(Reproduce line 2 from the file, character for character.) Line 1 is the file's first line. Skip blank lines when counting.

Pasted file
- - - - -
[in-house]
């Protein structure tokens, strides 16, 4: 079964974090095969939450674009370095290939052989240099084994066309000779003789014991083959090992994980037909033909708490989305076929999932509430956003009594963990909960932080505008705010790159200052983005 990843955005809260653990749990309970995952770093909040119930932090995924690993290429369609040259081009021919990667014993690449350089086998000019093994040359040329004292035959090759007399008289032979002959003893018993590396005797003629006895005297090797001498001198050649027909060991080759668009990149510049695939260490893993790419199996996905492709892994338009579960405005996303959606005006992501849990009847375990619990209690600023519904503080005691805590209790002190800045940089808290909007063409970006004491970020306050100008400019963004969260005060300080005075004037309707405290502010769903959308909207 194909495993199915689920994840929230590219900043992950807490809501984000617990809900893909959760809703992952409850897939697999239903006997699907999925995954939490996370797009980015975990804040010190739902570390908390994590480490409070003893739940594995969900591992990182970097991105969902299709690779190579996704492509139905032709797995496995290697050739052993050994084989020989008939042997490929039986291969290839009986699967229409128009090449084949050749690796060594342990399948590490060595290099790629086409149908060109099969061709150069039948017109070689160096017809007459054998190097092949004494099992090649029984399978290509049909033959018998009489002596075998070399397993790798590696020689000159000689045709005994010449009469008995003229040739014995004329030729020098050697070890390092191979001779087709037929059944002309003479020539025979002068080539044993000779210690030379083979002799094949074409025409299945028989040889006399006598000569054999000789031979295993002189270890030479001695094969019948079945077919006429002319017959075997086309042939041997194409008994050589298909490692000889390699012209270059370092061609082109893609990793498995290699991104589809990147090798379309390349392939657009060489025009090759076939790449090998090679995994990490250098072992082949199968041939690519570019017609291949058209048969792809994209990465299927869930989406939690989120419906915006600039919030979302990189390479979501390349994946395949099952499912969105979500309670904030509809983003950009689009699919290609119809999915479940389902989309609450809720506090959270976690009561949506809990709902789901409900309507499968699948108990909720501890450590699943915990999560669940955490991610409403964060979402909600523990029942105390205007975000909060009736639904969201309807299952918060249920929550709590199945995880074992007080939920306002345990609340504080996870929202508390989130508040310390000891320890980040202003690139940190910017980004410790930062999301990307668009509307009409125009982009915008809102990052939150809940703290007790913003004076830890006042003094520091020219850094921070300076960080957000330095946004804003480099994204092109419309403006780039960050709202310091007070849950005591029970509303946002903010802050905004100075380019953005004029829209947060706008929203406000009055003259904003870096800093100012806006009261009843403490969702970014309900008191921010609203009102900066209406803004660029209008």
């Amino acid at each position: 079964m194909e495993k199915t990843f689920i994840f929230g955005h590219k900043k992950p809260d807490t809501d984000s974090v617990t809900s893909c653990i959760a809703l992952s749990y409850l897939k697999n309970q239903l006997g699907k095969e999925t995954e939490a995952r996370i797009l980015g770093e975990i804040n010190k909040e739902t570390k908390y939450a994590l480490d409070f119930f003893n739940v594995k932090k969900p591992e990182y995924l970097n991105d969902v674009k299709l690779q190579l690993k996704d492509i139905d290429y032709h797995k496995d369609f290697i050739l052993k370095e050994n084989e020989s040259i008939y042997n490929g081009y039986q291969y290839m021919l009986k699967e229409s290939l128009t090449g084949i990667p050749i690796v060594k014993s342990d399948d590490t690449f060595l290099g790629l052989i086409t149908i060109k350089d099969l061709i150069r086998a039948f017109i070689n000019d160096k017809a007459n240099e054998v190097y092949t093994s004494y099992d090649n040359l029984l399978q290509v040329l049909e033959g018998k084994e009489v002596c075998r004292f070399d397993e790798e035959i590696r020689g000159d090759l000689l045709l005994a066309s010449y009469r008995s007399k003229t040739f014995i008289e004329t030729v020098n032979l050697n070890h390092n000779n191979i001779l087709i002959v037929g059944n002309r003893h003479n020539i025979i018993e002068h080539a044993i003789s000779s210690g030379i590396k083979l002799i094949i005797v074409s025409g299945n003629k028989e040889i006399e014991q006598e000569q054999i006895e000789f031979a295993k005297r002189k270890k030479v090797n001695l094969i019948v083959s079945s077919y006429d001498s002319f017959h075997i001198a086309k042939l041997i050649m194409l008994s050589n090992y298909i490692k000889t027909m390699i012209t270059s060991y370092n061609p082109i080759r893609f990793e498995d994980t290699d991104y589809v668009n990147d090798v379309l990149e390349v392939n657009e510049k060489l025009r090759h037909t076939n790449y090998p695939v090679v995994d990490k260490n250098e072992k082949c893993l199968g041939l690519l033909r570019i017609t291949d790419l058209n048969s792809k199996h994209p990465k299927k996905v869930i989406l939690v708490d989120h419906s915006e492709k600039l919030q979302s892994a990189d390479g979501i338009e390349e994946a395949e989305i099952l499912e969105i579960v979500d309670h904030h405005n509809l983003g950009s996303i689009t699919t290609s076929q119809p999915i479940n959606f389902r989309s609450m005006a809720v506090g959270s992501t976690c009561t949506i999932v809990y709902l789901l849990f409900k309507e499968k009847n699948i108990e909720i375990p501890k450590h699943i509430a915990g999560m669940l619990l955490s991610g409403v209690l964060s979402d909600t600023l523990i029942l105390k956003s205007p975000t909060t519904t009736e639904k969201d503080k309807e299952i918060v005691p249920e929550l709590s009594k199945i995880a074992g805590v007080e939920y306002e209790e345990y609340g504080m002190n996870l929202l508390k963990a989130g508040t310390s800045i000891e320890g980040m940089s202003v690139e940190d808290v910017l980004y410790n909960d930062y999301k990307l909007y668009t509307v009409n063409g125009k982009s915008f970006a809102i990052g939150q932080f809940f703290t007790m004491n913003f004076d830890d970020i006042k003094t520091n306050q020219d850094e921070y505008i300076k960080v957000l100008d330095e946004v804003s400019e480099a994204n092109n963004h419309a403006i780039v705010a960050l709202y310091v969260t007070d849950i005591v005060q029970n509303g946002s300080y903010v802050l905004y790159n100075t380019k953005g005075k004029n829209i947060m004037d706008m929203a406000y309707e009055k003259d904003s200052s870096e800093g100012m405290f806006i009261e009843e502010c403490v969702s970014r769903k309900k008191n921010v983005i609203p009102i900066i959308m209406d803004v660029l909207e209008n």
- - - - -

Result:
């Protein structure tokens, strides 16, 4: 079964974090095969939450674009370095290939052989240099084994066309000779003789014991083959090992994980037909033909708490989305076929999932509430956003009594963990909960932080505008705010790159200052983005 990843955005809260653990749990309970995952770093909040119930932090995924690993290429369609040259081009021919990667014993690449350089086998000019093994040359040329004292035959090759007399008289032979002959003893018993590396005797003629006895005297090797001498001198050649027909060991080759668009990149510049695939260490893993790419199996996905492709892994338009579960405005996303959606005006992501849990009847375990619990209690600023519904503080005691805590209790002190800045940089808290909007063409970006004491970020306050100008400019963004969260005060300080005075004037309707405290502010769903959308909207 194909495993199915689920994840929230590219900043992950807490809501984000617990809900893909959760809703992952409850897939697999239903006997699907999925995954939490996370797009980015975990804040010190739902570390908390994590480490409070003893739940594995969900591992990182970097991105969902299709690779190579996704492509139905032709797995496995290697050739052993050994084989020989008939042997490929039986291969290839009986699967229409128009090449084949050749690796060594342990399948590490060595290099790629086409149908060109099969061709150069039948017109070689160096017809007459054998190097092949004494099992090649029984399978290509049909033959018998009489002596075998070399397993790798590696020689000159000689045709005994010449009469008995003229040739014995004329030729020098050697070890390092191979001779087709037929059944002309003479020539025979002068080539044993000779210690030379083979002799094949074409025409299945028989040889006399006598000569054999000789031979295993002189270890030479001695094969019948079945077919006429002319017959075997086309042939041997194409008994050589298909490692000889390699012209270059370092061609082109893609990793498995290699991104589809990147090798379309390349392939657009060489025009090759076939790449090998090679995994990490250098072992082949199968041939690519570019017609291949058209048969792809994209990465299927869930989406939690989120419906915006600039919030979302990189390479979501390349994946395949099952499912969105979500309670904030509809983003950009689009699919290609119809999915479940389902989309609450809720506090959270976690009561949506809990709902789901409900309507499968699948108990909720501890450590699943915990999560669940955490991610409403964060979402909600523990029942105390205007975000909060009736639904969201309807299952918060249920929550709590199945995880074992007080939920306002345990609340504080996870929202508390989130508040310390000891320890980040202003690139940190910017980004410790930062999301990307668009509307009409125009982009915008809102990052939150809940703290007790913003004076830890006042003094520091020219850094921070300076960080957000330095946004804003480099994204092109419309403006780039960050709202310091007070849950005591029970509303946002903010802050905004100075380019953005004029829209947060706008929203406000009055003259904003870096800093100012806006009261009843403490969702970014309900008191921010609203009102900066209406803004660029209008």